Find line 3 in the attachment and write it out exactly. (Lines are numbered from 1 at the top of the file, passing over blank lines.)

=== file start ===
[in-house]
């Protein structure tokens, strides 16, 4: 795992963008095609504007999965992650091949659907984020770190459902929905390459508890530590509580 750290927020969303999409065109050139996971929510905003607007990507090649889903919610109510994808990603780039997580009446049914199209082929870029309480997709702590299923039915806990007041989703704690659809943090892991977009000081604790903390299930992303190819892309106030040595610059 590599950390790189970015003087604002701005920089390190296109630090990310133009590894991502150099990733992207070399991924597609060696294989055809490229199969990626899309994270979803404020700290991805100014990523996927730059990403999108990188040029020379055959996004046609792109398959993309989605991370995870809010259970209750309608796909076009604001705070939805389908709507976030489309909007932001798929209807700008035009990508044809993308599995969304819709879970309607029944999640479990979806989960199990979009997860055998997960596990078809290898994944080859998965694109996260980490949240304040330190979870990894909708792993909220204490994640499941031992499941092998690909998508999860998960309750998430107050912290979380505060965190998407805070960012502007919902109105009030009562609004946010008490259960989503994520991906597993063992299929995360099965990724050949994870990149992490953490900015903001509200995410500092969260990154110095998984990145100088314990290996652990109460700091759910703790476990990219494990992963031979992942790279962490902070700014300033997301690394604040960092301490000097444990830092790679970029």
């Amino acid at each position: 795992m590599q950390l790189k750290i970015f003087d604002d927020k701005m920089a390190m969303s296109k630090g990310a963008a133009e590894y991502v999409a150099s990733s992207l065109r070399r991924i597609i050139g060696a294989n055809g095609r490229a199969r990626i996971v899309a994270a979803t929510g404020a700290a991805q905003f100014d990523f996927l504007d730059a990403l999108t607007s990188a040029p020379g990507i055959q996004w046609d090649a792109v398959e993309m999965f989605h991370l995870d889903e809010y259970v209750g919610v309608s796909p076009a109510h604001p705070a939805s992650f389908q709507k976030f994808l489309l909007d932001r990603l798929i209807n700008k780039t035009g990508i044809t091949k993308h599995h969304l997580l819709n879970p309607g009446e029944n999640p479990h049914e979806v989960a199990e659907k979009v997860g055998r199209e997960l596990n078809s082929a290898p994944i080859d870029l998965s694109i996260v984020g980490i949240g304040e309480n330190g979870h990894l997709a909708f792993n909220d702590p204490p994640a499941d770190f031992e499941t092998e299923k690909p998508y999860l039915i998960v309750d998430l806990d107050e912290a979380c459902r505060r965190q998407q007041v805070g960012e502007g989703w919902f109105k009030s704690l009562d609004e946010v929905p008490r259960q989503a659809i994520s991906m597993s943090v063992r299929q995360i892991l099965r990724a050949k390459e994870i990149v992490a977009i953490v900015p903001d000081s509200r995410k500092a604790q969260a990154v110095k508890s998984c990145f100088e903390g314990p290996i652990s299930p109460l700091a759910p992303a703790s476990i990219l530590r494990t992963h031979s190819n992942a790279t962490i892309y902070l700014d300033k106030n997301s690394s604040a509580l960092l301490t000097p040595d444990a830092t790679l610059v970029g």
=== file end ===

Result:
């Amino acid at each position: 795992m590599q950390l790189k750290i970015f003087d604002d927020k701005m920089a390190m969303s296109k630090g990310a963008a133009e590894y991502v999409a150099s990733s992207l065109r070399r991924i597609i050139g060696a294989n055809g095609r490229a199969r990626i996971v899309a994270a979803t929510g404020a700290a991805q905003f100014d990523f996927l504007d730059a990403l999108t607007s990188a040029p020379g990507i055959q996004w046609d090649a792109v398959e993309m999965f989605h991370l995870d889903e809010y259970v209750g919610v309608s796909p076009a109510h604001p705070a939805s992650f389908q709507k976030f994808l489309l909007d932001r990603l798929i209807n700008k780039t035009g990508i044809t091949k993308h599995h969304l997580l819709n879970p309607g009446e029944n999640p479990h049914e979806v989960a199990e659907k979009v997860g055998r199209e997960l596990n078809s082929a290898p994944i080859d870029l998965s694109i996260v984020g980490i949240g304040e309480n330190g979870h990894l997709a909708f792993n909220d702590p204490p994640a499941d770190f031992e499941t092998e299923k690909p998508y999860l039915i998960v309750d998430l806990d107050e912290a979380c459902r505060r965190q998407q007041v805070g960012e502007g989703w919902f109105k009030s704690l009562d609004e946010v929905p008490r259960q989503a659809i994520s991906m597993s943090v063992r299929q995360i892991l099965r990724a050949k390459e994870i990149v992490a977009i953490v900015p903001d000081s509200r995410k500092a604790q969260a990154v110095k508890s998984c990145f100088e903390g314990p290996i652990s299930p109460l700091a759910p992303a703790s476990i990219l530590r494990t992963h031979s190819n992942a790279t962490i892309y902070l700014d300033k106030n997301s690394s604040a509580l960092l301490t000097p040595d444990a830092t790679l610059v970029g």